The Power Went Out and Books

Before you jump to any conclusions, we didn’t skip paying our electric bill 🙂

A recent storm knocked out power to our area for a wonderful 48 hours. The likes of which we haven’t seen since Hurricane Sandy took our power out for 11-14 days, the roads were a mess, and you couldn’t go anywhere. Then right after, there was a massive snowstorm to complicate things!

It was a delightful time had by all.

Luckily, this time around, we live near my mom’s house to we were able to stop by easily after the storm and keep an eye on her as well as help her out as she needed. After the first 12 hours, I believe we all thought it was impossible that the power outage would continue on. Yet, it did…

We had and heard of a few other people who had PTSD pop-up in this instance, and we were all going a little batty looking for places to charge cell phones and worrying about our fridge and freezer defrosting and losing all of our food. Certain areas luckily still had power, so we were able to pop over to my aunt’s for a day to charge our phones to keep up on what was happening.

A funny thing happens when the power goes out… everyone opens their front doors. Neighbors call or text each other, or even step outside and have a conversation. My mom and I sat on her porch and chatted with neighbors the second day, and I checked in on a few elderly neighbors around us to see if they needed anything. It’s so nice when that happens and reminds me of growing up when everyone kept their front doors wide open for fresh air or light through the storm door, or just people chatting about a shared misery.

The annoying thing about this was that many people now after the superstorm hit years ago have generators. Within the first few hours, the quiet still air of the outdoors was filled with the obnoxious whirring of generators that were loud as heck for a non-stop 48 hours. It was so intolerable to my ears! I can say that there are definitely people on medications or in medical care that need those generators, but those people likely from what I saw, were not the ones running them.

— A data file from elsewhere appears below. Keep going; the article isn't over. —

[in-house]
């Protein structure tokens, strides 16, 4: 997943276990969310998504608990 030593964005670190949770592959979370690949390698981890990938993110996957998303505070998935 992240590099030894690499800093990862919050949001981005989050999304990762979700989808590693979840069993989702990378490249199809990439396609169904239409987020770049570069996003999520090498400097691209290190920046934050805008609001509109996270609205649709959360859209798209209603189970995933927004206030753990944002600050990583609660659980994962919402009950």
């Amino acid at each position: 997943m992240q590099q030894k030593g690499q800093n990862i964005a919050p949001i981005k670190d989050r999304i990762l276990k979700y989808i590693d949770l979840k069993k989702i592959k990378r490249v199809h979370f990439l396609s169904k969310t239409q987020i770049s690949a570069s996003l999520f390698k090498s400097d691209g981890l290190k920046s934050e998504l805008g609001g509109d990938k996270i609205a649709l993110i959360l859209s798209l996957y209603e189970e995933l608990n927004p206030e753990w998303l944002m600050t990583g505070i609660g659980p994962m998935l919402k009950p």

While the lights were out and the children were a bit nutty, we did our best to keep them busy, but the first day was a rainy day so that was hard being stuck indoors. The second day, Chris lovingly took the boys to his parent’s house who had power in another town to swim and play. I spent the afternoon with my mom, then read a little, and finally settled in for the night in complete darkness before the boys got home.

Just prior to the outage I had made it to the library to finally pick up some “Chick-Lit” books to read. I haven’t read any fiction other than the Tattooer of Auschwitz recently which was based on a true story in probably several years. I stick mainly to non-fiction or literary non-fiction these days.

In college, I used to read chick-lit all the time, as it was fun, lighthearted and just a good read. I also liked to read some of James Paterson’s novels which seemed to fly by, too. Since having children, I have lived on a nightly stream of children’s fiction books, which have been fun and now more exciting with Monkey reading regular chapter books to me.

All in all, this was a good first book back. A unique story for the times we live in as well as some twists and turns that were slightly unpredictable.

I have about 3 more chick-lit style books on my nightstand I’d like to finish by Jennifer Weiner (a previous fav author of mine) in the coming weeks, and then read Stephen King’s Joyland at the recommendation of a fun English teacher I work with who introduced me to King’s work after I enjoyed his book On Writing. Of his works, I’ve read Night Shift and Carrie thus far.

Also, since the power went out and it coordinated with my working at the college, I was able to get a bunch of blog posts written and ready to share! There might be another lull for a while after this lot, but I’ll be here and there to keep you updated 🙂

What are you reading this summer?